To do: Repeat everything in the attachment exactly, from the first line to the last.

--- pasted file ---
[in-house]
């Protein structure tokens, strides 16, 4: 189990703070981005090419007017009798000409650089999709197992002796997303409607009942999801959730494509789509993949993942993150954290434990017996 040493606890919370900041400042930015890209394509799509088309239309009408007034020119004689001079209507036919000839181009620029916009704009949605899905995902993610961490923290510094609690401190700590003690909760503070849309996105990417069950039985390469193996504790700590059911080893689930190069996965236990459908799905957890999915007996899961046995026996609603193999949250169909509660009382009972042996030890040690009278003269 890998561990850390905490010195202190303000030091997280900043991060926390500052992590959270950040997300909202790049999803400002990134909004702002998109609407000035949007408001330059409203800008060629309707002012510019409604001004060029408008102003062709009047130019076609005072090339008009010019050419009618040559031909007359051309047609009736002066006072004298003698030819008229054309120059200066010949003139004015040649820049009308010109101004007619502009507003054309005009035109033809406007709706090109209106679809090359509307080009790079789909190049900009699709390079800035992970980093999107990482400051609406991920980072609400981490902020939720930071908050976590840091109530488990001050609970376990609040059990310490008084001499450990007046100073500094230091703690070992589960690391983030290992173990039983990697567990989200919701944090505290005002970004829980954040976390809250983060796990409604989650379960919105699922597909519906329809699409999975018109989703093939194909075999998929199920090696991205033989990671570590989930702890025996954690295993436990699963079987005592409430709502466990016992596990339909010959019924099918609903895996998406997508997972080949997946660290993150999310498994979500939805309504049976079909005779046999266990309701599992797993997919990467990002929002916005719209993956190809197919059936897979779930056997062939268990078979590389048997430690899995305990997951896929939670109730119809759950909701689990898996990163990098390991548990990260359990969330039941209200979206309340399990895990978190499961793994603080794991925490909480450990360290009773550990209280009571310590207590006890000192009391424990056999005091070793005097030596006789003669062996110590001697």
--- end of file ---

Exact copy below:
[in-house]
């Protein structure tokens, strides 16, 4: 189990703070981005090419007017009798000409650089999709197992002796997303409607009942999801959730494509789509993949993942993150954290434990017996 040493606890919370900041400042930015890209394509799509088309239309009408007034020119004689001079209507036919000839181009620029916009704009949605899905995902993610961490923290510094609690401190700590003690909760503070849309996105990417069950039985390469193996504790700590059911080893689930190069996965236990459908799905957890999915007996899961046995026996609603193999949250169909509660009382009972042996030890040690009278003269 890998561990850390905490010195202190303000030091997280900043991060926390500052992590959270950040997300909202790049999803400002990134909004702002998109609407000035949007408001330059409203800008060629309707002012510019409604001004060029408008102003062709009047130019076609005072090339008009010019050419009618040559031909007359051309047609009736002066006072004298003698030819008229054309120059200066010949003139004015040649820049009308010109101004007619502009507003054309005009035109033809406007709706090109209106679809090359509307080009790079789909190049900009699709390079800035992970980093999107990482400051609406991920980072609400981490902020939720930071908050976590840091109530488990001050609970376990609040059990310490008084001499450990007046100073500094230091703690070992589960690391983030290992173990039983990697567990989200919701944090505290005002970004829980954040976390809250983060796990409604989650379960919105699922597909519906329809699409999975018109989703093939194909075999998929199920090696991205033989990671570590989930702890025996954690295993436990699963079987005592409430709502466990016992596990339909010959019924099918609903895996998406997508997972080949997946660290993150999310498994979500939805309504049976079909005779046999266990309701599992797993997919990467990002929002916005719209993956190809197919059936897979779930056997062939268990078979590389048997430690899995305990997951896929939670109730119809759950909701689990898996990163990098390991548990990260359990969330039941209200979206309340399990895990978190499961793994603080794991925490909480450990360290009773550990209280009571310590207590006890000192009391424990056999005091070793005097030596006789003669062996110590001697």